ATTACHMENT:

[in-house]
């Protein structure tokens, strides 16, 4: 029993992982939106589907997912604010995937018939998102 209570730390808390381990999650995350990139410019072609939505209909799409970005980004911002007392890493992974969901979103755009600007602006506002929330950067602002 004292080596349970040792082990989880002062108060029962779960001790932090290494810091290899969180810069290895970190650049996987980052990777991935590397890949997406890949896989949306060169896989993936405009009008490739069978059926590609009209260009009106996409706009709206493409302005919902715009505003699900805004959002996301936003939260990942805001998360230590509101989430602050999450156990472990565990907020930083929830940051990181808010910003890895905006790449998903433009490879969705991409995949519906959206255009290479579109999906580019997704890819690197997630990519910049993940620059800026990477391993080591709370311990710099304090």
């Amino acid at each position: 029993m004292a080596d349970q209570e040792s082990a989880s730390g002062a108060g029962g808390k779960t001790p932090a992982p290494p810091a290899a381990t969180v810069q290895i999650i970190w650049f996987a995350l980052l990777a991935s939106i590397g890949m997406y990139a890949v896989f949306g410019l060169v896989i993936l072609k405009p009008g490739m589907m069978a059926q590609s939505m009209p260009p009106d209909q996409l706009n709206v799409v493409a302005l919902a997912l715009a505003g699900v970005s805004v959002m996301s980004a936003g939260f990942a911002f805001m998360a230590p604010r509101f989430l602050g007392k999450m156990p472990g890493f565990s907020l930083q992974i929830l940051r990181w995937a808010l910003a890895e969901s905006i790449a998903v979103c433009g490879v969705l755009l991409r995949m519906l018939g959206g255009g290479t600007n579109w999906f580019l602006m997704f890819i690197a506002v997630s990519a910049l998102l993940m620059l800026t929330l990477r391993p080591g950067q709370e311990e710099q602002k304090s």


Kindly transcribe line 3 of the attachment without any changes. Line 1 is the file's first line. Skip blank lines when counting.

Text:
């Amino acid at each position: 029993m004292a080596d349970q209570e040792s082990a989880s730390g002062a108060g029962g808390k779960t001790p932090a992982p290494p810091a290899a381990t969180v810069q290895i999650i970190w650049f996987a995350l980052l990777a991935s939106i590397g890949m997406y990139a890949v896989f949306g410019l060169v896989i993936l072609k405009p009008g490739m589907m069978a059926q590609s939505m009209p260009p009106d209909q996409l706009n709206v799409v493409a302005l919902a997912l715009a505003g699900v970005s805004v959002m996301s980004a936003g939260f990942a911002f805001m998360a230590p604010r509101f989430l602050g007392k999450m156990p472990g890493f565990s907020l930083q992974i929830l940051r990181w995937a808010l910003a890895e969901s905006i790449a998903v979103c433009g490879v969705l755009l991409r995949m519906l018939g959206g255009g290479t600007n579109w999906f580019l602006m997704f890819i690197a506002v997630s990519a910049l998102l993940m620059l800026t929330l990477r391993p080591g950067q709370e311990e710099q602002k304090s």